This article first appeared in Forum, The Edge Malaysia Weekly on November 13, 2023 - November 19, 2023
As the year comes to a close, many of us are tying up loose ends and seeing the fruition of many plans. However, the Malaysia-Sulu case, or what I call the Sulu Fraud, is still an ongoing battle. As we pursue this legal battle, there are glimpses of hope and light at the end of the tunnel. The case was initiated by seven individuals claiming to be the legitimate descendants of the Sulu Sultanate, based on an archaic Jawi document formalised in 1878. In pursuing their claims against the government of Malaysia, the Sulu claimants are financially supported by a UK-based global litigation funder, Therium. This case has exposed the vulnerability of an independent sovereign state to manipulation and exploitation, even by individuals.
The fact that this case is still ongoing could be confusing for most Malaysians, especially after our win in the Paris and Hague courts in June this year. Many might not comprehend why the case is still ongoing when we have won in these jurisdictions. I would like to set the record straight that this is no ordinary case. It is a fraud for a reason. The claimants and their funder were awarded a US$14.9 billion “final award” by a rogue arbitrator, Dr Gonzalo Stampa, who currently faces criminal charges of “unqualified professional practices” in the Spanish court. Despite this, the claimants and their funder continue in their attempts to enforce the US$14.9 billion sham award in courts across Europe.
As such, Malaysia continues to defend its dignity and sovereignty in the courts where there are attempts to enforce this sham arbitral award. At the same time, the government of Malaysia has also taken offensive countermeasures and is now considering legal action against the funder. Most importantly, the government is working on the implementation of legal safeguards to prevent future frivolous cases such as this from affecting or jeopardising the safety and security of our nation.
One such way is through the enactment of a State Immunity Act (SIA). In this article, the first of two, I outline the overarching concept of a state immunity — what it is, and why it is the answer for our way forward as a nation. Part 2, which will be published in the coming week, will delve into the policy considerations and overview of this upcoming SIA.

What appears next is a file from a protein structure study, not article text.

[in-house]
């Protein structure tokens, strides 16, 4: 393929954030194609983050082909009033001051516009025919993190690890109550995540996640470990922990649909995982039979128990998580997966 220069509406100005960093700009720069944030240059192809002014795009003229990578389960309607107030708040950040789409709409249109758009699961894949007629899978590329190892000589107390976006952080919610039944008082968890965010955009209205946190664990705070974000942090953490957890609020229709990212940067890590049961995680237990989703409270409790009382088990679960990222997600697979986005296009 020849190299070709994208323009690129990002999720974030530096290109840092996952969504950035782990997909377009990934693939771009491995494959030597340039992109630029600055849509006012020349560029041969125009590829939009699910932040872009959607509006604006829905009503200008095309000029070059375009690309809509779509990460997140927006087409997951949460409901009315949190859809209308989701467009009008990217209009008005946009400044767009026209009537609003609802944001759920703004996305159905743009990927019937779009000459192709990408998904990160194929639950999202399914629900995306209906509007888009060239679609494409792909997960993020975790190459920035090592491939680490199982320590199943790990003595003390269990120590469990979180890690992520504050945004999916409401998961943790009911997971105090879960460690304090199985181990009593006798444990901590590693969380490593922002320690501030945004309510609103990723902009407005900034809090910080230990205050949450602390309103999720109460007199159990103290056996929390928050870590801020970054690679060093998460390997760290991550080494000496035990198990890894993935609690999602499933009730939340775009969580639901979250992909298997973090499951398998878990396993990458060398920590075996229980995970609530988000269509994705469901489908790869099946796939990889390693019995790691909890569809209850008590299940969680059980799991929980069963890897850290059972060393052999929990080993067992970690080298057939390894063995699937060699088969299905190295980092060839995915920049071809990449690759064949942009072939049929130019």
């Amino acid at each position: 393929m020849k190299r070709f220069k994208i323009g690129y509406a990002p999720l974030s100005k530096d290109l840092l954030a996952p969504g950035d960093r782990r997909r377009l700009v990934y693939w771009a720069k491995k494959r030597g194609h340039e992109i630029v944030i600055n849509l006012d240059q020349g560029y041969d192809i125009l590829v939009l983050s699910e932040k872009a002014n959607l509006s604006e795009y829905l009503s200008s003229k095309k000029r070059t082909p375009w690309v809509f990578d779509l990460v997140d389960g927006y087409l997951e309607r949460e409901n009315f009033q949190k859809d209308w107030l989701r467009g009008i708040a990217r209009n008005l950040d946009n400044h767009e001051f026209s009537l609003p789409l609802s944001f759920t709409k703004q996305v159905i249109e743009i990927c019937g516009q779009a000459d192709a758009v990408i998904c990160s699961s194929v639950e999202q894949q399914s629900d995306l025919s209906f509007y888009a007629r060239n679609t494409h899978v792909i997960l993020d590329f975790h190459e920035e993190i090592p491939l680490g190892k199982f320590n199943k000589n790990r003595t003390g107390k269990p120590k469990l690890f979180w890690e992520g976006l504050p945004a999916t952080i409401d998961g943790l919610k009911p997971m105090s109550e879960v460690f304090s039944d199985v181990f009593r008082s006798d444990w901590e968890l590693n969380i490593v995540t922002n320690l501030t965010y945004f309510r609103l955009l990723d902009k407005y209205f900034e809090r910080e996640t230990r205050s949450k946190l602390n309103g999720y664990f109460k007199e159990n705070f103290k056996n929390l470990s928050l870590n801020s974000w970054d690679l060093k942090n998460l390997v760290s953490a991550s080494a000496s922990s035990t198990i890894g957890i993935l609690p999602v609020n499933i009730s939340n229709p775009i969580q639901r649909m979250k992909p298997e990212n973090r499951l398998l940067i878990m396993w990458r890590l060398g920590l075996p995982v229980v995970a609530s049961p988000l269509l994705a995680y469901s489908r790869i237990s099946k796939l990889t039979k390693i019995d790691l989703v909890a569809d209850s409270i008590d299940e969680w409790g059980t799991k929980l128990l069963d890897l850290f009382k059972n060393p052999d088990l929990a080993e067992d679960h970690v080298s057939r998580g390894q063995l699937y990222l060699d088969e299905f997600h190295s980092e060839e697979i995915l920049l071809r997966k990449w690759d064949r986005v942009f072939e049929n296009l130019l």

The doctrine of state immunity is an established international principle that upholds the independence, equality and dignity of a state. At the same time, it preserves the cordial relationship between states. In essence, the idea of “state immunity” is aimed at protecting an independent state from being made amenable to the jurisdiction of a foreign court. With the protection of state immunity, a state can shield itself against any legal proceedings in another state based on its status and capacity as a sovereign.
To date, the doctrine of state immunity remains a rule of customary international law generally observed and adhered to by all states. Given its innate binding nature, states are obliged under international law to respect the immunity of a foreign state in its jurisdiction. However, the extent of such immunity protection would depend on the municipal law and procedural rules, which often differ from one state to another.
By concept, the doctrine of state immunity is categorised into two: absolute state immunity and restrictive state immunity. Traditionally, the doctrine of absolute state immunity applies across all aspects of a state’s activities, including its engagement in commercial transactions. This means that no legal action could be taken against a state in respect of its activities, be it of commercial or sovereign nature unless the state expressly waives its immunity.